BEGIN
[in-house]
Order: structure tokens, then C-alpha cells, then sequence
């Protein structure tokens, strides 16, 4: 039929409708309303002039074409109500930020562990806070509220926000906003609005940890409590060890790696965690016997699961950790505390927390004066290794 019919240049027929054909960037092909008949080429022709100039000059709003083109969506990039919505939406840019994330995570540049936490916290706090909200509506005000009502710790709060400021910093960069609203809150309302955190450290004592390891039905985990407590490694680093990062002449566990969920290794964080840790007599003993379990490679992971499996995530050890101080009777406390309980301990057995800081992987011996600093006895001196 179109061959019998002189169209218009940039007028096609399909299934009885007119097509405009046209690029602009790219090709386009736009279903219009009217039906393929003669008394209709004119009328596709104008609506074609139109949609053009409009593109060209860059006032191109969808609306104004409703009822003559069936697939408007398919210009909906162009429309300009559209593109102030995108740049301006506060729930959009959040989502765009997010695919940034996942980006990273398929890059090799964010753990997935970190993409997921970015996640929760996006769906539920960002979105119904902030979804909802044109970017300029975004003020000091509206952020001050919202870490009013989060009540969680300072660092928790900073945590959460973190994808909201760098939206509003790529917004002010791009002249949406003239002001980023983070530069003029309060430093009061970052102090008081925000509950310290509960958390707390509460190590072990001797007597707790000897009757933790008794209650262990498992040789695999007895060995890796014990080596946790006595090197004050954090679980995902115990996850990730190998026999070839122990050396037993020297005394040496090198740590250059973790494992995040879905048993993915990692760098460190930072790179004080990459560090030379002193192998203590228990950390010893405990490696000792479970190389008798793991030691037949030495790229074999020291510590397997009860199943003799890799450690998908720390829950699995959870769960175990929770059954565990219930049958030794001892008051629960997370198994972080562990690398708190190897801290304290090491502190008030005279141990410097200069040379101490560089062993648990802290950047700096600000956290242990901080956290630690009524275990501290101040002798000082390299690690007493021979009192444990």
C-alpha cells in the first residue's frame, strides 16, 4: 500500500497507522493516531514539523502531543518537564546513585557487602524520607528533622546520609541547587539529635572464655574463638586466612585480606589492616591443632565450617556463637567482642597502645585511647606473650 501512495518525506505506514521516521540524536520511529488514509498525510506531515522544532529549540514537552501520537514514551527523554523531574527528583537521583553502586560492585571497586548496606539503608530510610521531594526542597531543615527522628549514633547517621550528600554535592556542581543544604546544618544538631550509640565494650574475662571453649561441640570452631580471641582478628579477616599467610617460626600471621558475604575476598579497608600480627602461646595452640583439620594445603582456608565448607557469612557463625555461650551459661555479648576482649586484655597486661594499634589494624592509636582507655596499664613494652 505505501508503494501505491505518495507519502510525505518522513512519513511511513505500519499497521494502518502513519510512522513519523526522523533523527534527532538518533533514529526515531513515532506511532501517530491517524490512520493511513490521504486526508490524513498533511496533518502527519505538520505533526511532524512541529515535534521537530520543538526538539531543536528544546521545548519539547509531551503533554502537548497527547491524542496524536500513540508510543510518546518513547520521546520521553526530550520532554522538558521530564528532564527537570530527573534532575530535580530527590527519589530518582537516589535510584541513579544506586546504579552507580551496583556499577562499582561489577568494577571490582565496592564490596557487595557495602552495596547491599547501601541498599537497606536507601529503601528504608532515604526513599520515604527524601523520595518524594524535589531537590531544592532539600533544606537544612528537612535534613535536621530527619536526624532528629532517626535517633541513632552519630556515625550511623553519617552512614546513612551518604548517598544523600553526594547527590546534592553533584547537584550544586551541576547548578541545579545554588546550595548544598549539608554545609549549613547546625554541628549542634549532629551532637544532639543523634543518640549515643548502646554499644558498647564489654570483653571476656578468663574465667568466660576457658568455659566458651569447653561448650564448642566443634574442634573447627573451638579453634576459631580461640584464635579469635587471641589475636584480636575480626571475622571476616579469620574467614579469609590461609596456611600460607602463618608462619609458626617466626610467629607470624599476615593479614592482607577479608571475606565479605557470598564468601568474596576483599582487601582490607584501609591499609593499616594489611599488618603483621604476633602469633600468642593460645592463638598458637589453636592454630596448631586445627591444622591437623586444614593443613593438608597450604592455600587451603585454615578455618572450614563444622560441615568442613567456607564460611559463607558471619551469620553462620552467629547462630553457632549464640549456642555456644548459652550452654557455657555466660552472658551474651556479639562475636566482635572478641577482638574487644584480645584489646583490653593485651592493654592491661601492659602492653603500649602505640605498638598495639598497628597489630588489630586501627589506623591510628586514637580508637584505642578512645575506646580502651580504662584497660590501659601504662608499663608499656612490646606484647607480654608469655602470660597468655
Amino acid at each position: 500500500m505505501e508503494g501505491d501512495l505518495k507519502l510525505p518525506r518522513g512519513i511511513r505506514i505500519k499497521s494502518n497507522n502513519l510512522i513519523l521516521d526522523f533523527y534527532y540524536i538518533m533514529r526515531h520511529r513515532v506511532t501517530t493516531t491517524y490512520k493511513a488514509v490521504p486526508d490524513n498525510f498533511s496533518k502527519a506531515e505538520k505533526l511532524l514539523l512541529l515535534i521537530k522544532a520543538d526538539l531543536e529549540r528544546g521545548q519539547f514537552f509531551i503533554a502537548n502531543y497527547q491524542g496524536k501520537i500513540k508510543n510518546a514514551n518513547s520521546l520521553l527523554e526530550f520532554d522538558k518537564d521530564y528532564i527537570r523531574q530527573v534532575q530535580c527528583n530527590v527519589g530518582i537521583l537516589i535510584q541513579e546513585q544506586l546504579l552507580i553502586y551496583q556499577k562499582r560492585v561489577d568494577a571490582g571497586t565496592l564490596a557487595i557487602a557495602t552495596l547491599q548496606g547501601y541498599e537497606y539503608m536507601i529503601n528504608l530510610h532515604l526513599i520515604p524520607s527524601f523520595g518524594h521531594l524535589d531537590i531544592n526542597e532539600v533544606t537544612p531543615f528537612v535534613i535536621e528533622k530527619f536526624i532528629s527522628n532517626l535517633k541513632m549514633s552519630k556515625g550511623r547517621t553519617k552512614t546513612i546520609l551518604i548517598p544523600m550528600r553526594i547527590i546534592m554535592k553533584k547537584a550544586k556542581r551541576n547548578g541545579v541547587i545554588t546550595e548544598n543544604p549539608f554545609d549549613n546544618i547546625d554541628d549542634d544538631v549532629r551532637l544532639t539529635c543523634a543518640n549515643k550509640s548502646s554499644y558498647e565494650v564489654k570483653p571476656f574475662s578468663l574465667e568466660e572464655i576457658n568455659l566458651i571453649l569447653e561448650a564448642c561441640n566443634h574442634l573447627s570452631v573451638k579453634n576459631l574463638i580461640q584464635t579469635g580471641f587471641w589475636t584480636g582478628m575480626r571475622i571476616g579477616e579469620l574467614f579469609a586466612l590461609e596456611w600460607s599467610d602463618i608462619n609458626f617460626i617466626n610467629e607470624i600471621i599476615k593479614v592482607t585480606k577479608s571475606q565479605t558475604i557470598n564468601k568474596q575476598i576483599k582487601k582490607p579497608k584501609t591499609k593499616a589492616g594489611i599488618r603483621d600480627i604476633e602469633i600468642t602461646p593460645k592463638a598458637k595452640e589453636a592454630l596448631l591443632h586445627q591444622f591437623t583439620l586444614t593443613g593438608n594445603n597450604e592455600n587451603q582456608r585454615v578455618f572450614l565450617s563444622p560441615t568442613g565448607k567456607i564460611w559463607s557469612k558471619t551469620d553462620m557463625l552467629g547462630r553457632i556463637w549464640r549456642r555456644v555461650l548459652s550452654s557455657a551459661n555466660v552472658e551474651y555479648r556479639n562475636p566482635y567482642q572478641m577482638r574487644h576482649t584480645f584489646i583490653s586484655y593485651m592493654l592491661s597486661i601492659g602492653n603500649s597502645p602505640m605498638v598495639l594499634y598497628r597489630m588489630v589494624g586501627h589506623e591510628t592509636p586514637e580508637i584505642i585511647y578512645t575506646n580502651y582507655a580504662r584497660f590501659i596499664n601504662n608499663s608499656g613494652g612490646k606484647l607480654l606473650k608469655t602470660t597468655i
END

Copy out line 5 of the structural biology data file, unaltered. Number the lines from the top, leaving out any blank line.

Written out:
Amino acid at each position: 500500500m505505501e508503494g501505491d501512495l505518495k507519502l510525505p518525506r518522513g512519513i511511513r505506514i505500519k499497521s494502518n497507522n502513519l510512522i513519523l521516521d526522523f533523527y534527532y540524536i538518533m533514529r526515531h520511529r513515532v506511532t501517530t493516531t491517524y490512520k493511513a488514509v490521504p486526508d490524513n498525510f498533511s496533518k502527519a506531515e505538520k505533526l511532524l514539523l512541529l515535534i521537530k522544532a520543538d526538539l531543536e529549540r528544546g521545548q519539547f514537552f509531551i503533554a502537548n502531543y497527547q491524542g496524536k501520537i500513540k508510543n510518546a514514551n518513547s520521546l520521553l527523554e526530550f520532554d522538558k518537564d521530564y528532564i527537570r523531574q530527573v534532575q530535580c527528583n530527590v527519589g530518582i537521583l537516589i535510584q541513579e546513585q544506586l546504579l552507580i553502586y551496583q556499577k562499582r560492585v561489577d568494577a571490582g571497586t565496592l564490596a557487595i557487602a557495602t552495596l547491599q548496606g547501601y541498599e537497606y539503608m536507601i529503601n528504608l530510610h532515604l526513599i520515604p524520607s527524601f523520595g518524594h521531594l524535589d531537590i531544592n526542597e532539600v533544606t537544612p531543615f528537612v535534613i535536621e528533622k530527619f536526624i532528629s527522628n532517626l535517633k541513632m549514633s552519630k556515625g550511623r547517621t553519617k552512614t546513612i546520609l551518604i548517598p544523600m550528600r553526594i547527590i546534592m554535592k553533584k547537584a550544586k556542581r551541576n547548578g541545579v541547587i545554588t546550595e548544598n543544604p549539608f554545609d549549613n546544618i547546625d554541628d549542634d544538631v549532629r551532637l544532639t539529635c543523634a543518640n549515643k550509640s548502646s554499644y558498647e565494650v564489654k570483653p571476656f574475662s578468663l574465667e568466660e572464655i576457658n568455659l566458651i571453649l569447653e561448650a564448642c561441640n566443634h574442634l573447627s570452631v573451638k579453634n576459631l574463638i580461640q584464635t579469635g580471641f587471641w589475636t584480636g582478628m575480626r571475622i571476616g579477616e579469620l574467614f579469609a586466612l590461609e596456611w600460607s599467610d602463618i608462619n609458626f617460626i617466626n610467629e607470624i600471621i599476615k593479614v592482607t585480606k577479608s571475606q565479605t558475604i557470598n564468601k568474596q575476598i576483599k582487601k582490607p579497608k584501609t591499609k593499616a589492616g594489611i599488618r603483621d600480627i604476633e602469633i600468642t602461646p593460645k592463638a598458637k595452640e589453636a592454630l596448631l591443632h586445627q591444622f591437623t583439620l586444614t593443613g593438608n594445603n597450604e592455600n587451603q582456608r585454615v578455618f572450614l565450617s563444622p560441615t568442613g565448607k567456607i564460611w559463607s557469612k558471619t551469620d553462620m557463625l552467629g547462630r553457632i556463637w549464640r549456642r555456644v555461650l548459652s550452654s557455657a551459661n555466660v552472658e551474651y555479648r556479639n562475636p566482635y567482642q572478641m577482638r574487644h576482649t584480645f584489646i583490653s586484655y593485651m592493654l592491661s597486661i601492659g602492653n603500649s597502645p602505640m605498638v598495639l594499634y598497628r597489630m588489630v589494624g586501627h589506623e591510628t592509636p586514637e580508637i584505642i585511647y578512645t575506646n580502651y582507655a580504662r584497660f590501659i596499664n601504662n608499663s608499656g613494652g612490646k606484647l607480654l606473650k608469655t602470660t597468655i